No. 15 West Virginia stomps Western Carolina 90-37
CHARLESTON, W.Va. (AP) Esa Ahmad and No. 15 West Virginia made sure there was no drop off in performance against an outmanned opponent after an emotional road win at Virginia.
The Mountaineers were solid again on defense and Ahmad led another balanced scoring attack with 14 points as West Virginia stomped Western Carolina 90-37 on Wednesday night.
West Virginia (7-1) didn’t slow down after Saturday’s close win at No. 14 Virginia. The Mountaineers forced 34 turnovers against Western Carolina, a week after setting a school record by forcing 40 against Manhattan.
“We couldn’t come out here and lay an egg,” Ahmad said.
Truth is, Ahmad and West Virginia forward Elijah Macon said the Mountaineers were aiming to force 50 turnovers.
Macon said that could come eventually.
“With this group, you never know what can happen,” Macon said. “We got 40. I think we can get 10 more out of that.”
The Mountaineers lead the nation in scoring margin (30.3), forced turnovers (25), steals per game (13) and turnover margin (14.7).
West Virginia coach Bob Huggins said he didn’t like his team’s energy out of the gate, even though the Mountaineers scored the game’s first seven points and used a 16-0 run to build a 25-point lead midway through the first half.
“We didn’t have a lot of bounce,” Huggins said. “I thought we were very sluggish to start with.”
Western Carolina (3-6) went scoreless over the final 7:39 and trailed 46-12 at halftime. By then, the Catamounts had 19 turnovers to far surpass their season average. And West Virginia’s pressure defense was just getting started. A 26-4 run by the Mountaineers followed early in the second half.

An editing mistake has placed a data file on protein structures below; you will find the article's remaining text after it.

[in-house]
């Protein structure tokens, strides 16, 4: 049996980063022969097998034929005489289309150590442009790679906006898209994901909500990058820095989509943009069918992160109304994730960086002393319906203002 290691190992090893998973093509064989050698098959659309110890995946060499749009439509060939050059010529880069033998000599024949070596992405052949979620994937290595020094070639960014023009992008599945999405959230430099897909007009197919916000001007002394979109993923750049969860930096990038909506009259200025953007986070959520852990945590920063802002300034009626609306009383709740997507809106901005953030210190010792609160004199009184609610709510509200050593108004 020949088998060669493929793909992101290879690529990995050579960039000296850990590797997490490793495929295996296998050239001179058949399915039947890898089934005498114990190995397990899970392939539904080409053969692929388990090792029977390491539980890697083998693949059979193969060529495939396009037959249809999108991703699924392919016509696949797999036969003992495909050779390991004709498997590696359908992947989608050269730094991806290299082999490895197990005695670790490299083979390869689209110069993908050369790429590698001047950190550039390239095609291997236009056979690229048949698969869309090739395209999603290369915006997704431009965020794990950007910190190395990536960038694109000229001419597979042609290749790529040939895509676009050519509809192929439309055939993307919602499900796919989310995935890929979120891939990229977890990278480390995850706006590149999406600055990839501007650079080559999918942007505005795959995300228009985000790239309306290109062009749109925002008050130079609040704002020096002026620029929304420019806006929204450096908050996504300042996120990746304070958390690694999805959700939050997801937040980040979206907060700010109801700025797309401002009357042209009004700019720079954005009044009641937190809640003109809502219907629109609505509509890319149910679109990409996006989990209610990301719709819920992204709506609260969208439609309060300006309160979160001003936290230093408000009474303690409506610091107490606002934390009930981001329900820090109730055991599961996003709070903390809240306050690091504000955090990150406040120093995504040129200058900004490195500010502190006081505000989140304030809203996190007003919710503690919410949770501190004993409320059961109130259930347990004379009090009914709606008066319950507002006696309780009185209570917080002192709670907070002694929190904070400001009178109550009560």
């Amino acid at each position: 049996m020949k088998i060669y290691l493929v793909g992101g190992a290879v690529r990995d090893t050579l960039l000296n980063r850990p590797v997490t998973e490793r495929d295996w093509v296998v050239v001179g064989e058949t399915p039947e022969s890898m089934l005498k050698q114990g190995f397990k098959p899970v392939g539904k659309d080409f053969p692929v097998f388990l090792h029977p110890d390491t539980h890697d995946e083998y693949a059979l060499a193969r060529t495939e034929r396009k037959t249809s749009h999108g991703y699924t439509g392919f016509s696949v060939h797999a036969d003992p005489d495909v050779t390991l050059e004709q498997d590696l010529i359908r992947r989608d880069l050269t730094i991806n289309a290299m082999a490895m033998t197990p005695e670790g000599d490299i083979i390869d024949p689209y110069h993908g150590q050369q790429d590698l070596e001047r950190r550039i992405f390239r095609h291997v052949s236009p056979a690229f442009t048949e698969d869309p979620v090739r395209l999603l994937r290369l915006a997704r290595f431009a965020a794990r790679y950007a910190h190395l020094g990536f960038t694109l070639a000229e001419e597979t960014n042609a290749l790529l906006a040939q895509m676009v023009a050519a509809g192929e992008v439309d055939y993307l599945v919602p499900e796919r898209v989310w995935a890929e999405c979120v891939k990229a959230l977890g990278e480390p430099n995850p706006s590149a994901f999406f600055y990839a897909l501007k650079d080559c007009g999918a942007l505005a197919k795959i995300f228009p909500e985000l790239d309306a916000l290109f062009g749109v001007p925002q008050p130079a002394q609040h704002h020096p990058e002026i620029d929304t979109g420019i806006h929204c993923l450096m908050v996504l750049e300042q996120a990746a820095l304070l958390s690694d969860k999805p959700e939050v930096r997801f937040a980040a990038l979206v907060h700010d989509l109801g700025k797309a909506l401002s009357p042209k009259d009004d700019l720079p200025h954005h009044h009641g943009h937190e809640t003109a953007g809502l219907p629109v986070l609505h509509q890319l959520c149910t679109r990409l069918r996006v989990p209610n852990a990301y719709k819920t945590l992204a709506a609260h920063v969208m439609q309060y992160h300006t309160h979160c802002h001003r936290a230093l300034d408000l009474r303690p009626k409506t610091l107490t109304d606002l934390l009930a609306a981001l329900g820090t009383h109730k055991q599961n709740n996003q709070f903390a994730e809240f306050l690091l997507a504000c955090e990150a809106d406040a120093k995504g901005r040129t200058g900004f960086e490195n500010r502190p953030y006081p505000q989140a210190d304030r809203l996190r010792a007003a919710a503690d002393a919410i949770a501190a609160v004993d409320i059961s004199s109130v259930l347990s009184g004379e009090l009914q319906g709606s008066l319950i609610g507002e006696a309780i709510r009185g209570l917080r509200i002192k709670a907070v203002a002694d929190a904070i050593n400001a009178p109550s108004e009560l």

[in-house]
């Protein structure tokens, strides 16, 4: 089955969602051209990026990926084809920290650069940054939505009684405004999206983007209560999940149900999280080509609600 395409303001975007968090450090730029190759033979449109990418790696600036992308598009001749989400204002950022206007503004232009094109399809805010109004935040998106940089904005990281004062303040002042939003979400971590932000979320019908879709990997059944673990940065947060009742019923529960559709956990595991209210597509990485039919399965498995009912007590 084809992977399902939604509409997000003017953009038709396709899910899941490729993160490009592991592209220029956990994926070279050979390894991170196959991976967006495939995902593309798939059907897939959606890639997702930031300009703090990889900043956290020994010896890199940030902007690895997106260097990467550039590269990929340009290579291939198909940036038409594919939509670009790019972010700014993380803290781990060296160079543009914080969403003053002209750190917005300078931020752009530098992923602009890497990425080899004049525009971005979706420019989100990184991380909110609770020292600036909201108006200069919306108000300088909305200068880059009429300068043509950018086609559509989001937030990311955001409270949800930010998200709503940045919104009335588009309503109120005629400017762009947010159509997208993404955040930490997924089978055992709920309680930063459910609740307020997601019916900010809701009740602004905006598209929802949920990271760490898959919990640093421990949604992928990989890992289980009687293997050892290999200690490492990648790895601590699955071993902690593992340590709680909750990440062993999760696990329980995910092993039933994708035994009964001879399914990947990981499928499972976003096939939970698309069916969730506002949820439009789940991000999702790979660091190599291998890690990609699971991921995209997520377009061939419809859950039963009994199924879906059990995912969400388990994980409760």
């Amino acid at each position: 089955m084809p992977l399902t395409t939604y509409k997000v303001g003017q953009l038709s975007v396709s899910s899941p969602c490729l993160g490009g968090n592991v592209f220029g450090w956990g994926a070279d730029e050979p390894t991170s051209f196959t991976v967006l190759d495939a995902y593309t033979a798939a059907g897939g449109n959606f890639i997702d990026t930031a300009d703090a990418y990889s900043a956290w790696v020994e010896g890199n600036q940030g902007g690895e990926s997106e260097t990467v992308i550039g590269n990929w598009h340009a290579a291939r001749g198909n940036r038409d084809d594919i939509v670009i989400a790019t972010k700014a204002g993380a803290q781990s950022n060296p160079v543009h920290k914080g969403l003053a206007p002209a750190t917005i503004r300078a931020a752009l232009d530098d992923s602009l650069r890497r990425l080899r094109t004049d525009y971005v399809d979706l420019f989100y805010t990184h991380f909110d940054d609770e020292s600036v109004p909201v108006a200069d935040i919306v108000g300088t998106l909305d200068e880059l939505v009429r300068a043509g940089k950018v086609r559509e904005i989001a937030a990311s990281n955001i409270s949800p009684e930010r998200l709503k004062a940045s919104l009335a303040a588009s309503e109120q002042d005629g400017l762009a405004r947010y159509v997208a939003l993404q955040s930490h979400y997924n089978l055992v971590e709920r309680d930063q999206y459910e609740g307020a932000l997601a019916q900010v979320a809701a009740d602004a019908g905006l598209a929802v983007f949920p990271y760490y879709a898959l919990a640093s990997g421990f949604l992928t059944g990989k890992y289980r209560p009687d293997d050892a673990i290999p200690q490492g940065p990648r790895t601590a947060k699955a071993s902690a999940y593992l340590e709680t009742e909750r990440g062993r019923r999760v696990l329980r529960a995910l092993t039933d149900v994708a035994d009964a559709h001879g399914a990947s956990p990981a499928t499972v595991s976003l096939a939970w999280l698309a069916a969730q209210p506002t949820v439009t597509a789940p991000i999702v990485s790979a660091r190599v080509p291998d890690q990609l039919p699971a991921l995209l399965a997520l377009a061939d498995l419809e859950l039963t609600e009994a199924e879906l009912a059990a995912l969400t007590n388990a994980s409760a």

Jevon Carter added 13 points, Macon had 11 and Teyvon Myers scored 10 for the Mountaineers, who had 21 steals.
Western Carolina’s Haboubacar Mutombo was limited to six points, six under his team-leading average.
“We didn’t give them our best punch today,” Western Carolina guard Elijah Pughsley said.
Western Carolina: The Catamounts simply couldn’t match the onslaught of players off the bench for the Mountaineers. Western Carolina didn’t help its own cause, shooting 26 percent from the field. Starting guard Devin Peterson didn’t make the trip.
“The game’s really, really difficult when you can’t score,” Western Carolina coach Larry Hunter said. “Somebody’s got to put us on their back a little bit and say, `I’m going to score.”’
West Virginia: The game was an opportunity for Huggins to get his younger players some valuable playing time and to see who’s ready for the start of the Big 12 schedule in three weeks. West Virginia had 13 players score and 12 who had at least 10 minutes of playing time; no one played more than 19 minutes.
Huggins earned his 798th career coaching win. Hunter has 683 career wins and was inducted earlier this year into the Ohio Basketball Hall of Fame along with Huggins’ father, Charlie, who won three high school state championships as a coach.
Despite the loss of its top two rebounders from last season, West Virginia has increased its output slightly to 40 per game this season, although its rebounding margin is down to 4.9 compared with 8.6 last season. Western Carolina managed to match West Virginia with 36 rebounds apiece.
The Mountaineers’ 53-point win could help them inch toward the Top 10 in the AP poll .
Western Carolina plays at UNC Asheville on Dec. 17. It’s the final game in a seven-game road swing for the Catamounts.
West Virginia plays VMI in Morgantown on Saturday. West Virginia forced 36 turnovers the last time these teams met in 2014.
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